Page 7 - e-Brochure
P. 7

The Rift Valley

                                                                                 Jordan River
                                                                                 The ancient crossing point at Bethany-beyond-
                                                                                 the-Jordan known to Joshua, Elijah, Elisha,
                                                                                 John, merchants and traders and Jewish
                                                                                 Pilgrims from Galilee en-route to Jerusalem up
                                                                                 the Jericho road.
                                                                                 For the Children of Israel, crossing the river
                                                                                 from the east bank was to enter the earthly
                                                                                 Promised Land, whereas baptism was seen as
                                                                                 entering the heavenly Kingdom of God.

       Today, the Jordan is still crossed at this location by the Allenby Bridge and is one of the original three biblical crossing points, the others being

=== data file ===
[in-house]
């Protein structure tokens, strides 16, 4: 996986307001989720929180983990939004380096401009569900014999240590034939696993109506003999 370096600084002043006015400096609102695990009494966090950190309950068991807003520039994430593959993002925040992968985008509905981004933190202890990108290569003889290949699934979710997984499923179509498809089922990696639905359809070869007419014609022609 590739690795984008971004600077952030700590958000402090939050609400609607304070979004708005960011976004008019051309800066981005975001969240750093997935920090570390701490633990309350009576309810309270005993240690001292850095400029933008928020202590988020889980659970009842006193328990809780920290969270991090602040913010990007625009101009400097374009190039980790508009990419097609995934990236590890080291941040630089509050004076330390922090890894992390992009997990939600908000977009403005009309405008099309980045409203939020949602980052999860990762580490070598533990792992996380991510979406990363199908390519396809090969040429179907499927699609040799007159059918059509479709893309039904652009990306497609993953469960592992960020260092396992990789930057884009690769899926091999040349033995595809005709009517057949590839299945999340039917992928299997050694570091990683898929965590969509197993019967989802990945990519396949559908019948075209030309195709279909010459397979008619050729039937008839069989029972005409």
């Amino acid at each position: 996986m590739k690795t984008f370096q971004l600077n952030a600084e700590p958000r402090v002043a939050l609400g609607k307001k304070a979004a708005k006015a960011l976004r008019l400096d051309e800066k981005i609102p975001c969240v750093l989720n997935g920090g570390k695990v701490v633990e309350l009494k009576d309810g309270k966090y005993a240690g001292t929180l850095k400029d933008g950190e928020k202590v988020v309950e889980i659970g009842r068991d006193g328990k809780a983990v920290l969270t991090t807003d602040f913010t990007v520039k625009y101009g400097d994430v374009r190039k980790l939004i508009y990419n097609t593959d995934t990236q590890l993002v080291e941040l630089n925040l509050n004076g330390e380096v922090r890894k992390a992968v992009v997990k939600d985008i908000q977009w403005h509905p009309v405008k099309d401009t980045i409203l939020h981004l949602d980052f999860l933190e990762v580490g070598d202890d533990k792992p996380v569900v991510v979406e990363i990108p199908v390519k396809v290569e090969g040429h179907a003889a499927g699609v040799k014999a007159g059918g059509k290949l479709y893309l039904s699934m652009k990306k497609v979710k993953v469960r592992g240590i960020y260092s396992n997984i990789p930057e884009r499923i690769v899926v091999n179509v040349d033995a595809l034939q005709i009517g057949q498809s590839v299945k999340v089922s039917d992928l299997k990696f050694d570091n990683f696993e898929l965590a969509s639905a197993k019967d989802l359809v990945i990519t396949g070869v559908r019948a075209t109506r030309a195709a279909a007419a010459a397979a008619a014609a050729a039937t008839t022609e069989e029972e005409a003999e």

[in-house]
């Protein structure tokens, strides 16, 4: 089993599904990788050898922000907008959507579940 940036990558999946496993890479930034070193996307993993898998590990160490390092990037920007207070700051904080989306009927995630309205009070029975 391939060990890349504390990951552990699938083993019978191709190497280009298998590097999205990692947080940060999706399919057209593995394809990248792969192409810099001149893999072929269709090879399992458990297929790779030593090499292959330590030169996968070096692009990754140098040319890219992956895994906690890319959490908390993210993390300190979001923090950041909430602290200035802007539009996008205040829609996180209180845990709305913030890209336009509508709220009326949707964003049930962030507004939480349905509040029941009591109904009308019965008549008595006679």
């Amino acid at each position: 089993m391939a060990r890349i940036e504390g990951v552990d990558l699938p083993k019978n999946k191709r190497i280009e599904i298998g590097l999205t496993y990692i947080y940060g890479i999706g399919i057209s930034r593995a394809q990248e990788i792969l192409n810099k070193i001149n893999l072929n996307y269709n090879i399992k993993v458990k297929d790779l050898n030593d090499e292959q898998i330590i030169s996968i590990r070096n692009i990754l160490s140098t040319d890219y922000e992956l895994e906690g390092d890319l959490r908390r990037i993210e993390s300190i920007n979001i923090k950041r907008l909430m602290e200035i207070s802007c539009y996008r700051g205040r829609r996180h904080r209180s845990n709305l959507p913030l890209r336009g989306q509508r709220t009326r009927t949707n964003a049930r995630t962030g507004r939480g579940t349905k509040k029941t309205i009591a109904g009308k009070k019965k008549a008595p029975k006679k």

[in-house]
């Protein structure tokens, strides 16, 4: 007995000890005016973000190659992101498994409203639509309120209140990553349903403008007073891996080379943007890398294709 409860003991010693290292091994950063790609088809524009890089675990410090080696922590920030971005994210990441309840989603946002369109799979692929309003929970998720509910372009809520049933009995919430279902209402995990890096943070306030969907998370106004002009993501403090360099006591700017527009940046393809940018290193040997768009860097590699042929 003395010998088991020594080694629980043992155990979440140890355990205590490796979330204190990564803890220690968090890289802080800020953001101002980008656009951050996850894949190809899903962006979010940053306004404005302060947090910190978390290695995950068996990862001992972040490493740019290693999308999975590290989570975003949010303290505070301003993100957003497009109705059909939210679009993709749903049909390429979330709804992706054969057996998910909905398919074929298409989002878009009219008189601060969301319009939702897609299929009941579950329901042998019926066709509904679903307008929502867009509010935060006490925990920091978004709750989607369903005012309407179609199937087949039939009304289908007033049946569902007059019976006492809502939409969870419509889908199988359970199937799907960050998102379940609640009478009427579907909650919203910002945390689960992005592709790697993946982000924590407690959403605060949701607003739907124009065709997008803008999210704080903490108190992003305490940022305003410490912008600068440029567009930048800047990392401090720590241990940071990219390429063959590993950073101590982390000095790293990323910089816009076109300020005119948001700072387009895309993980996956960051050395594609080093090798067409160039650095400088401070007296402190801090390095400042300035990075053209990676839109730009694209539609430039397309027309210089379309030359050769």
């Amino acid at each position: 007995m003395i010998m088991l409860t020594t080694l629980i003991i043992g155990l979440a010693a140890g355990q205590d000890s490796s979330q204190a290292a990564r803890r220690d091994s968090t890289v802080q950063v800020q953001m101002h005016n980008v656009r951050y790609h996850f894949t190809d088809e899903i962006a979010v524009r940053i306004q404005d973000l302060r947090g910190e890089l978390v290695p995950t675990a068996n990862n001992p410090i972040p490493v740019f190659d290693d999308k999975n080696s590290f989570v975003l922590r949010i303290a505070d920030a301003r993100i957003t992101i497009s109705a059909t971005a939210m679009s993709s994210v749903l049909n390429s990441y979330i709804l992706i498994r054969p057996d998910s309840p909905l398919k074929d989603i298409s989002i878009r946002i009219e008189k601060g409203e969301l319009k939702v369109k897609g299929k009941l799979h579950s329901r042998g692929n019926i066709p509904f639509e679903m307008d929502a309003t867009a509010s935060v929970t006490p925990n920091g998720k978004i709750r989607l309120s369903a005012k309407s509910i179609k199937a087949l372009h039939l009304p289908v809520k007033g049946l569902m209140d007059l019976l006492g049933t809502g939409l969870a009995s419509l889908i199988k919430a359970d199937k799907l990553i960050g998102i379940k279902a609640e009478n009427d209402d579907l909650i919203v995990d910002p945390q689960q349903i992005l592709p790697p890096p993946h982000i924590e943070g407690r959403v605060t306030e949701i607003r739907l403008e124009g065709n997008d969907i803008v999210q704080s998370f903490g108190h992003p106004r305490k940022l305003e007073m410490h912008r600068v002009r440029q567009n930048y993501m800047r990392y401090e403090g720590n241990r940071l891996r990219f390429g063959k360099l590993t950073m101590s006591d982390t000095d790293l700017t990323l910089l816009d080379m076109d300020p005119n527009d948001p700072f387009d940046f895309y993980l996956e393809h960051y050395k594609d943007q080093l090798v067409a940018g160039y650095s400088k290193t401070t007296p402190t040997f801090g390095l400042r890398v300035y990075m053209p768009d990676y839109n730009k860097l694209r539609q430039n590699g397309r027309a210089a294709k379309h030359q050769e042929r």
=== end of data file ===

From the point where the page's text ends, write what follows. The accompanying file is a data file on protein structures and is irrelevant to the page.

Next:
at the Adam Bridge with access to Shechem and at Beth Shean connecting to the Decapolis.


                                                                                  Sea of Galilee

                                                                                  The Hebrew name is ‘Kinor’ meaning ‘harp,’
                                                                                  which describes the harp shape of the lake.

                                                                                  Its main fresh water supply flows from the
                                                                                  springs of Mount Hermon into the northern
                                                                                  shores and exits into the Jordan River on its
                                                                                  southern shores.
                                                                                  Josephus records that during Roman times
                                                                                  there were some 230 fishing boats on the
                                                                                  lake as well as Roman naval vessels.

       Visitors often witness violent late afternoon winter storms in stark contrast to the normal tranquil waters. Boats and piers are often destroyed.
       Fishermen still work the shoreline early morning and sometimes at night.
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